Rob Zombie has always been known for his music, but in 2003 the rocker became known for his unique cinematic vision when he released the cult hit House of 1000 Corpses . Its sequel, The Devil's Rejects , was hailed by critics and fans alike for its uncompromising and wildly inventive, exploitive, throwback style, and officially put Zombie on the map as one of today's most visionary filmmakers.

Now, Zombie's proving he's definitely a director to be taken seriously, hosting Turner Classic Movies' new weekly movie showcase “TCM Underground.” Airing every Friday “around 11 p.m. PST,” the late-night series features off-the-wall films chosen and introduced by Zombie. These are movies such as horror master George A. Romero's The Crazies , Ed Wood's Bride of the Monster and Francis Ford Coppola's creepy Dementia 13 .

Zombie says he's excited to be a part of the show, which will give moviegoers the chance to see some lesser-broadcast flicks.

“These are films people don't get to see a lot, like the silent movie The Unholy Three ,” Zombie states. “The network hasn't been very restrictive in what airs – basically it's whatever they have the rights to.”

Zombie's a natural fit for the late-night series, as he's quickly becoming Hollywood's go-to guy for all things horror related. Fans can also catch him Oct. 29 and 31 on Starz in its latest production, Going to Pieces: The Rise and Fall of the Slasher Film . Last June it was announced that Zombie would be taking over the helm of the Halloween franchise, serving as writer, director, music supervisor and producer of the newest Michael Myers flick.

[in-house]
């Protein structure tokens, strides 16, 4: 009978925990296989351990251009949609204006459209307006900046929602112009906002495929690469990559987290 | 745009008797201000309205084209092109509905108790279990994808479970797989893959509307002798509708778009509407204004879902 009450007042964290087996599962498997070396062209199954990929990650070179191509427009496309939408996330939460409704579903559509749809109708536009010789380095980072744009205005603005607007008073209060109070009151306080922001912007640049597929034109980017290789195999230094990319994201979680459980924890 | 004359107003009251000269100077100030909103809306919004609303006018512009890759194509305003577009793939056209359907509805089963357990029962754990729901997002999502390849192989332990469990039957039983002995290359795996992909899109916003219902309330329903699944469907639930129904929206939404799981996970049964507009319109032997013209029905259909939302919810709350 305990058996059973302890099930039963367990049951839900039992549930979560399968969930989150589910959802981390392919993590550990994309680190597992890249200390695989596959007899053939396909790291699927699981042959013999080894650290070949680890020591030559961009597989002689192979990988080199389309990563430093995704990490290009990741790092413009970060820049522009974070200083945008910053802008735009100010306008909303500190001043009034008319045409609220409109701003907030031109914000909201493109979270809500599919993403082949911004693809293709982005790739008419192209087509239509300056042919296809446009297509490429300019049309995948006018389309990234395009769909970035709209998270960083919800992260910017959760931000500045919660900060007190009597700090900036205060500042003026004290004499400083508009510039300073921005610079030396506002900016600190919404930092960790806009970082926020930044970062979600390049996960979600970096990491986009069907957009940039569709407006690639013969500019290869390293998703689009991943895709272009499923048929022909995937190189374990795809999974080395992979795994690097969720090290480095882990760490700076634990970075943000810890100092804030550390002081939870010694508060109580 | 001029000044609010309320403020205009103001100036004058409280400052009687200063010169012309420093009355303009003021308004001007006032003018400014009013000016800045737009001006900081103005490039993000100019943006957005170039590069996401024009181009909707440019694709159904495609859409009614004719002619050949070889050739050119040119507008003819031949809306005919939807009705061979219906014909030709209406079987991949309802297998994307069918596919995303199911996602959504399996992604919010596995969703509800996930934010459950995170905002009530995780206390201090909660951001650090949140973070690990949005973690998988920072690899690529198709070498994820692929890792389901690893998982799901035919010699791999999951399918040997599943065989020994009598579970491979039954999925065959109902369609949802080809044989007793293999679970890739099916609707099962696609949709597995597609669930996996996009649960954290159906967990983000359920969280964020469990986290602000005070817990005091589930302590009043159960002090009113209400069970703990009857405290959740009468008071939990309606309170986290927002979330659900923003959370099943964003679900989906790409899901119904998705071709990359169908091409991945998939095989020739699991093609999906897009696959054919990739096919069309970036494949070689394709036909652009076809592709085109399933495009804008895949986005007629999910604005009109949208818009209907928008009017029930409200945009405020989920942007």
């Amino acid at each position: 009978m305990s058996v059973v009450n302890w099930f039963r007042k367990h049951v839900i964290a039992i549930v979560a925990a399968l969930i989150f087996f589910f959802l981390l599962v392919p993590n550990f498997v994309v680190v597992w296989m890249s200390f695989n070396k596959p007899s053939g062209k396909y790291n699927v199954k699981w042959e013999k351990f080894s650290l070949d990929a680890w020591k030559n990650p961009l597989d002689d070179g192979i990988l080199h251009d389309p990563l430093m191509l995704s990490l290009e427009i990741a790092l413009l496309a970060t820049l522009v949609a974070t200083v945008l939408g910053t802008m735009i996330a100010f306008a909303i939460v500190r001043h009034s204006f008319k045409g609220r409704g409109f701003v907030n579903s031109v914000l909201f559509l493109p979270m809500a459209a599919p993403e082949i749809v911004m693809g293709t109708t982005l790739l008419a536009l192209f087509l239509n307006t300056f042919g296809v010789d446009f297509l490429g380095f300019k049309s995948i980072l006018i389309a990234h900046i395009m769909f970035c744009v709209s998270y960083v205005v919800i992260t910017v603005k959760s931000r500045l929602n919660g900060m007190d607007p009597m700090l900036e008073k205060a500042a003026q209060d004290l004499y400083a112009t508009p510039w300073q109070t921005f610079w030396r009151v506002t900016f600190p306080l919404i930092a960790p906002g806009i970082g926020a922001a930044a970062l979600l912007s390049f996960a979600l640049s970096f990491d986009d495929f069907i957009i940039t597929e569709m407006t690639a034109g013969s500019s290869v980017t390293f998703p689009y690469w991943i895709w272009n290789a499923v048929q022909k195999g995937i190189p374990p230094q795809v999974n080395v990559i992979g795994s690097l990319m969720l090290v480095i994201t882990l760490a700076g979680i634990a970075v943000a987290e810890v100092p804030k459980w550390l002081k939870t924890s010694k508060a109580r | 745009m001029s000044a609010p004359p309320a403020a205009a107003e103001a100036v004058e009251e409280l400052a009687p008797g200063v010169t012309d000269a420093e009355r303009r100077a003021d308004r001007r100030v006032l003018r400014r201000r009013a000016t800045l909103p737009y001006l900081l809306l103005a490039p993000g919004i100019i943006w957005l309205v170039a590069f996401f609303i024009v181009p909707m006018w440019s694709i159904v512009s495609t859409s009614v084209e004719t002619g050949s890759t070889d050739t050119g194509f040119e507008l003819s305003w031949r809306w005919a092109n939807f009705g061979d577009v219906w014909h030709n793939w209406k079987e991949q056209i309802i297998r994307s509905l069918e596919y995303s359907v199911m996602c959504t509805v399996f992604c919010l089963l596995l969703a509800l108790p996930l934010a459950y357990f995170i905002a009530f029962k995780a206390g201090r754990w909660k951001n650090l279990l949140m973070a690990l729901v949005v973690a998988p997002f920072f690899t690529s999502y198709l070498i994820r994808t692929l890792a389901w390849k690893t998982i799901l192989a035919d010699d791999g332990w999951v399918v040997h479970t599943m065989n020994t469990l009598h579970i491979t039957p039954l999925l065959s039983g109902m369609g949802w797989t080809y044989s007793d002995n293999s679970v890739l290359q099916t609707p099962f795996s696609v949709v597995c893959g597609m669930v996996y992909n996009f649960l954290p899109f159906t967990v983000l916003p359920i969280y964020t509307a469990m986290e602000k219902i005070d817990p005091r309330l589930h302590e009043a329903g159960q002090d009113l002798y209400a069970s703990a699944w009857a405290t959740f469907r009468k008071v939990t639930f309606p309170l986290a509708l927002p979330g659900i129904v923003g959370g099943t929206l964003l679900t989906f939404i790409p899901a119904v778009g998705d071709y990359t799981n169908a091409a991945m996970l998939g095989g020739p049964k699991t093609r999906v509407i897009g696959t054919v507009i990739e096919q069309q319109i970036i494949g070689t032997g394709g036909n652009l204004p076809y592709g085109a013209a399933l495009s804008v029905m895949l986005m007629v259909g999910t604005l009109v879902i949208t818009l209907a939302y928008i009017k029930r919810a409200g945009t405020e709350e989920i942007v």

Set for an Oct. 19, 2007 release, Zombie says the film will not be a sequel to the past Halloween installments but rather an entirely new take on the legend, and should please fans of the classic Halloween legacy while at the same time beginning a new chapter in the Michael Myers saga.

“When a movie is good it's good – its content, its style, it doesn't matter,” Zombie replies when asked what changes were in store for one of Hollywood's most popular horror franchises. “But I do like films that are more character-driven versus violence-driven. While that might sound weird to some people, if you look at The Devil's Rejects, it's not just one torture scene connected to the next. There are characters driving the plot.”

Although that might sound ludicrous to those with weak stomachs who sat through Rejects (which won Best Horror Movie and Most Vile Villain at Spike TV's Scream Awards 2006 and Killer Movie and Relationship From Hell at the fuse Fangoria Chainsaw Awards), obviously there are some people out there who see his point. After all, how else could he have signed one of Hollywood's most well respected actors, Oscar nominee Paul Giamatti, to his upcoming film The Haunted World of El Superbeasto ?

The adult-oriented cartoon, which also stars Danny Trejo and Zombie's wife Sheri Moon Zombie, is due out May 10, 2007 and follows the adventures of El Superbeasto, a “washed-up Mexican wrestler” in the mythical world of Monsterland.

“Being an animated film, the movie has definitely challenged my patience,” Zombie admits. “The animation process is so slow it's painful.”

Nevertheless, Zombie says he is pleased with what he's seen so far of the film, and plans to release an unrated version of the movie for DVD in addition to the theatrical R-rated cut. Whether or not Superbeasto receives the cult-like following his two previous films have remains to be seen, but Zombie says he definitely has a feeling when something's going to achieve a cult-like status.

“While you can never really predict the success of something, you do have a general feeling,” he explains. “When you make a film like The Devil's Rejects that's so out there, audiences are going to be polarized. If people leave a film just saying, ‘it was OK,' that movie will never receive a cult following. But when you have one guy leave the theater saying it was the worst thing he's ever seen and someone else saying it was the best thing he's ever seen, then you've got something.”

With his new gig as the host of “TCM Underground” and two films in the works – not to mention his successful music career – there's no doubt in anyone's mind that Rob Zombie's definitely got something.

“TCM Underground” airs Friday nights on Turner Classic Movies; Going to

Pieces: The Rise and Fall of the Slasher Film airs Oct. 29 at 1:40 a.m. and Oct. 31 at 11 p.m. on Starz.